Edwin Dickinson is synonymous with the Provincetown Art Association and Museum.
Edwin Dickinson (1891-1978) was a founding member, officer, and life-long supporter of the Museum and its functions. Provincetown was beloved by the artist; it’s where he honed his craft, raised his family, suffered tragedy and loss, all while producing some of his most important work: the now-iconic still-lifes, landscapes, and interiors. He was one of the only artists to live here year-round in the early 1900s.
As the art world changed in the early 1900s, Dickinson was a pioneer, moving from more traditional work toward the abstract; this shift caused a major rift among artists in Provincetown, yet Dickinson was able to persuade his fellow colleagues of the advantages of these changes. This is reflective in the differing styles of painting he created throughout his career.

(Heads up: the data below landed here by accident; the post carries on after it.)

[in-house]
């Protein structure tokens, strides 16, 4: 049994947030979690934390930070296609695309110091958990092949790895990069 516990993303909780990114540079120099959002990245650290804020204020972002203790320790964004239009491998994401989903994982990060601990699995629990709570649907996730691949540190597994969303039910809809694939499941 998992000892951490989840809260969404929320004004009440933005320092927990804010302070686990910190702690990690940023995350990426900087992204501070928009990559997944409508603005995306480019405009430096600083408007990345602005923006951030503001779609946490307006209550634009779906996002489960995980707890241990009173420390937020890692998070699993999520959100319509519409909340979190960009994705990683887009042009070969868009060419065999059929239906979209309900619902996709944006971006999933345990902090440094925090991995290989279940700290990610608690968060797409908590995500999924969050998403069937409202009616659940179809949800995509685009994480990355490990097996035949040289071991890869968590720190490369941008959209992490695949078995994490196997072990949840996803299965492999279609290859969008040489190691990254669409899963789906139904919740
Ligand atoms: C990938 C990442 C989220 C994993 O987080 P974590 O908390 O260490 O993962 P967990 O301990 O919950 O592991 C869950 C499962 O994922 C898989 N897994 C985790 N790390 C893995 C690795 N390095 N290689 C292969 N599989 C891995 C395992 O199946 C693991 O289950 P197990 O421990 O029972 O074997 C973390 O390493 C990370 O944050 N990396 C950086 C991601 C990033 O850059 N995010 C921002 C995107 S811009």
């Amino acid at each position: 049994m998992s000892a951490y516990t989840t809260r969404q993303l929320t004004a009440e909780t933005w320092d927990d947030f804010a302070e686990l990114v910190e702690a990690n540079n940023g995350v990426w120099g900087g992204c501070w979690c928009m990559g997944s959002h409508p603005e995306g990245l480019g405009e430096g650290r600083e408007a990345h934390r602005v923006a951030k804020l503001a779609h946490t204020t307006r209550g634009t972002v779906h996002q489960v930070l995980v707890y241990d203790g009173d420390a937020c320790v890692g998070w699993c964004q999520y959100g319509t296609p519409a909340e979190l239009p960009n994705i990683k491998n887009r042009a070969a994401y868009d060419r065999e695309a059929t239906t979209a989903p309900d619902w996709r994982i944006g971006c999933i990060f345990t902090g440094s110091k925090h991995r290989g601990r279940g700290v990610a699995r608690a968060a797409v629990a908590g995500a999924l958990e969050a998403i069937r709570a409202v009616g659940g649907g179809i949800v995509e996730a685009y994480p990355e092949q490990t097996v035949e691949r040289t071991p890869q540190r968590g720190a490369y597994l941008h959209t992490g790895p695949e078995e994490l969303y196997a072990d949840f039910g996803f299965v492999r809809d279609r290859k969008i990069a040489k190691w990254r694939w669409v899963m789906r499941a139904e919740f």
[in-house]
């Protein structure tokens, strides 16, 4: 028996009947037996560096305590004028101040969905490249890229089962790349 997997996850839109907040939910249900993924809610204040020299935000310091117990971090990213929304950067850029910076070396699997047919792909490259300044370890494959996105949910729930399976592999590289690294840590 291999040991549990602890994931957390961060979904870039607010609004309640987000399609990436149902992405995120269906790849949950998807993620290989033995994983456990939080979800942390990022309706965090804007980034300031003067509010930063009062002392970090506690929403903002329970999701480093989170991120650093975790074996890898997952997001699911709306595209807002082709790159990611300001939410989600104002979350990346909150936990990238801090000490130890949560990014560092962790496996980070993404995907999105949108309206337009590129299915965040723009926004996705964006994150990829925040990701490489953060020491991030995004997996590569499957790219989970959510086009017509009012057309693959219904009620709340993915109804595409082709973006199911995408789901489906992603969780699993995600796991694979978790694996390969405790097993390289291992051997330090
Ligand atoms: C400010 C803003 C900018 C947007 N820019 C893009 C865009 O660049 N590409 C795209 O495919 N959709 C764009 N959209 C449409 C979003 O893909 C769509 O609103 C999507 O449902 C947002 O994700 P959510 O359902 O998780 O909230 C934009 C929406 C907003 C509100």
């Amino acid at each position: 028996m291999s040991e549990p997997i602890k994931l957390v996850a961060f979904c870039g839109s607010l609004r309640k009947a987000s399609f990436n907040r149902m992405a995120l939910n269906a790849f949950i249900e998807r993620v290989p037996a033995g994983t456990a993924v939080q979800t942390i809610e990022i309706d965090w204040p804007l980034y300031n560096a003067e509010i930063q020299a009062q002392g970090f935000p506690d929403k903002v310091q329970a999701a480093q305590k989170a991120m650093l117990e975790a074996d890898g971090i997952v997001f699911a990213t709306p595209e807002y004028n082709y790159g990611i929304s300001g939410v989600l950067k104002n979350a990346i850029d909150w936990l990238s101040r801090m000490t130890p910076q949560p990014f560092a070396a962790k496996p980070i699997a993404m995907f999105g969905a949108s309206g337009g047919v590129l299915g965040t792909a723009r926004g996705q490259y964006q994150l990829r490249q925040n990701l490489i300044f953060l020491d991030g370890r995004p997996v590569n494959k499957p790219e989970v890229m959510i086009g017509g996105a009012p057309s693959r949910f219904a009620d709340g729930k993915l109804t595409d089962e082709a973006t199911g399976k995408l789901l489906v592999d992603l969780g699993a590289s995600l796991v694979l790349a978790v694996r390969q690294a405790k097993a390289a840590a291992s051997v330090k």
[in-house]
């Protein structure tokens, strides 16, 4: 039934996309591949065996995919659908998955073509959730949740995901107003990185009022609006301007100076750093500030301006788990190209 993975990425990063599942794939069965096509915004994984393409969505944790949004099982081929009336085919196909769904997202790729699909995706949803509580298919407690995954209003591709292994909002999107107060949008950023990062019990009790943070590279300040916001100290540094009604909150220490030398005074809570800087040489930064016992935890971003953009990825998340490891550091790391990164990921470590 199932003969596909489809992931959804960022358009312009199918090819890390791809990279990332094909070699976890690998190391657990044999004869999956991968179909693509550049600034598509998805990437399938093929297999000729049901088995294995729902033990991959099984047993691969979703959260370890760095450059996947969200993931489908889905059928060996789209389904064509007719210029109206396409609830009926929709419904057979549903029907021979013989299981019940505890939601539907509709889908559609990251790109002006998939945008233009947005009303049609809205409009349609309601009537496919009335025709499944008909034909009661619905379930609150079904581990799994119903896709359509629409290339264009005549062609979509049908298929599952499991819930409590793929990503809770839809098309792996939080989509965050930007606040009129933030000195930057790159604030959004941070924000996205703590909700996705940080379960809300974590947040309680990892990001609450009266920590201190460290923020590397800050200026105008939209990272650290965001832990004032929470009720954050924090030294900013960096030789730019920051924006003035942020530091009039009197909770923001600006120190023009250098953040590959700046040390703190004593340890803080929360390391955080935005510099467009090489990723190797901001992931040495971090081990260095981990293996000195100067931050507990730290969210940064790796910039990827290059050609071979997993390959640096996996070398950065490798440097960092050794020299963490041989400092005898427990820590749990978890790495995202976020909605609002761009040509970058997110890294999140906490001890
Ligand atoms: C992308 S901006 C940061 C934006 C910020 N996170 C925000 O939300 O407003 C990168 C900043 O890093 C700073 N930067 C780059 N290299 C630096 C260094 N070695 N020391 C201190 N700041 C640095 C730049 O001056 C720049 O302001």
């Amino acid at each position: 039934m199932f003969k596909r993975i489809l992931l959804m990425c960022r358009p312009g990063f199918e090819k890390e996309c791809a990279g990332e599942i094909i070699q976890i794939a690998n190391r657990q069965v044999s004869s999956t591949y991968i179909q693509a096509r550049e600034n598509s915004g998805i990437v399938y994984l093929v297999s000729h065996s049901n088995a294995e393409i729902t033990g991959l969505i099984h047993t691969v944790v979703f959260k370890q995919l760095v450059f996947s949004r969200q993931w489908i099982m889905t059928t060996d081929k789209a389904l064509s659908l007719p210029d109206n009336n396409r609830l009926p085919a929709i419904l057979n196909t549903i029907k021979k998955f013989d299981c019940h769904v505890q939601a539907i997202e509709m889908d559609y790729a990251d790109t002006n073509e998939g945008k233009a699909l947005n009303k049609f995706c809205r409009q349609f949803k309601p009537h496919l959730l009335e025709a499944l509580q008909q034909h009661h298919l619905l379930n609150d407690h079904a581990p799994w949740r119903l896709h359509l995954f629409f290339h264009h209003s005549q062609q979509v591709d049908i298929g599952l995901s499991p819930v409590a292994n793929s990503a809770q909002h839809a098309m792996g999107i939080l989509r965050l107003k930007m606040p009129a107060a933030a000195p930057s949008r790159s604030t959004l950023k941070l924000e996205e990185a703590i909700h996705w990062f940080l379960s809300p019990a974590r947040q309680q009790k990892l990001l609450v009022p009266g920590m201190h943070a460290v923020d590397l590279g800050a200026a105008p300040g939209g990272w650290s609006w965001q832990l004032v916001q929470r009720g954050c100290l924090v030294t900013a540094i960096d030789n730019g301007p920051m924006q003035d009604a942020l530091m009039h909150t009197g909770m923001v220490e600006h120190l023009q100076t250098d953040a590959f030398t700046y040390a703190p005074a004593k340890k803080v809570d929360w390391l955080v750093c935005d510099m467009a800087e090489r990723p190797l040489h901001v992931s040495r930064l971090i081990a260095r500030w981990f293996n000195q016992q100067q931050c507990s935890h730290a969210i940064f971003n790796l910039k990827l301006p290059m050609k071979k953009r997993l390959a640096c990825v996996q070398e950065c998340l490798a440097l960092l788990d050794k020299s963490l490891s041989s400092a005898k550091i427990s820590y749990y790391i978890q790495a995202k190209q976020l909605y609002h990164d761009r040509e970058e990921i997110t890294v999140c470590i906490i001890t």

His legacy spans a century resulting in a significant body of work which reflects the differing styles created in response to the changing art world.
Credit: Exhibition overview from museum website